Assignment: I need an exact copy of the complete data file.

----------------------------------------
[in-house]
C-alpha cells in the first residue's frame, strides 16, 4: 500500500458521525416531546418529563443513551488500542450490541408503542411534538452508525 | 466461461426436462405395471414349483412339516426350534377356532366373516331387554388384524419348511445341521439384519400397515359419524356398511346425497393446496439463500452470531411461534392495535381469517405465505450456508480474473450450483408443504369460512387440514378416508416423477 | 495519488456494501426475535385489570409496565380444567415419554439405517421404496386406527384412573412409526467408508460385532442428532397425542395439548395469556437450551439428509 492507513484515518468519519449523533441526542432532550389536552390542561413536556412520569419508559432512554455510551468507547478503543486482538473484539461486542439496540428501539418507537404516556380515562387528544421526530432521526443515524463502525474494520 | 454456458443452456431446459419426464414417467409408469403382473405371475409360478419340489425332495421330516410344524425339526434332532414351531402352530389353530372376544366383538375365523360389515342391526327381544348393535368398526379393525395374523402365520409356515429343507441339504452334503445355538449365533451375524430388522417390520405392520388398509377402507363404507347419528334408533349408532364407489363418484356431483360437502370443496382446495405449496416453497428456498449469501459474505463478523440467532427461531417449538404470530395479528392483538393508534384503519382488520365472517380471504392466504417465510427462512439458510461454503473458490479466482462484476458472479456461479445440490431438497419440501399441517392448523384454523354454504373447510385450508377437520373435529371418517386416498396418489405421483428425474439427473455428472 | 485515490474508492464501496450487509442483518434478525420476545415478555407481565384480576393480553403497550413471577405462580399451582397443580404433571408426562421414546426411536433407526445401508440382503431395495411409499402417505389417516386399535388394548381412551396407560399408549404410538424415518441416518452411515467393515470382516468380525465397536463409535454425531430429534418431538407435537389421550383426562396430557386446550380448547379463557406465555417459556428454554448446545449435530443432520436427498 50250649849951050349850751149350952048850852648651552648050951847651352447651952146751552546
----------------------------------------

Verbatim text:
[in-house]
C-alpha cells in the first residue's frame, strides 16, 4: 500500500458521525416531546418529563443513551488500542450490541408503542411534538452508525 | 466461461426436462405395471414349483412339516426350534377356532366373516331387554388384524419348511445341521439384519400397515359419524356398511346425497393446496439463500452470531411461534392495535381469517405465505450456508480474473450450483408443504369460512387440514378416508416423477 | 495519488456494501426475535385489570409496565380444567415419554439405517421404496386406527384412573412409526467408508460385532442428532397425542395439548395469556437450551439428509 492507513484515518468519519449523533441526542432532550389536552390542561413536556412520569419508559432512554455510551468507547478503543486482538473484539461486542439496540428501539418507537404516556380515562387528544421526530432521526443515524463502525474494520 | 454456458443452456431446459419426464414417467409408469403382473405371475409360478419340489425332495421330516410344524425339526434332532414351531402352530389353530372376544366383538375365523360389515342391526327381544348393535368398526379393525395374523402365520409356515429343507441339504452334503445355538449365533451375524430388522417390520405392520388398509377402507363404507347419528334408533349408532364407489363418484356431483360437502370443496382446495405449496416453497428456498449469501459474505463478523440467532427461531417449538404470530395479528392483538393508534384503519382488520365472517380471504392466504417465510427462512439458510461454503473458490479466482462484476458472479456461479445440490431438497419440501399441517392448523384454523354454504373447510385450508377437520373435529371418517386416498396418489405421483428425474439427473455428472 | 485515490474508492464501496450487509442483518434478525420476545415478555407481565384480576393480553403497550413471577405462580399451582397443580404433571408426562421414546426411536433407526445401508440382503431395495411409499402417505389417516386399535388394548381412551396407560399408549404410538424415518441416518452411515467393515470382516468380525465397536463409535454425531430429534418431538407435537389421550383426562396430557386446550380448547379463557406465555417459556428454554448446545449435530443432520436427498 50250649849951050349850751149350952048850852648651552648050951847651352447651952146751552546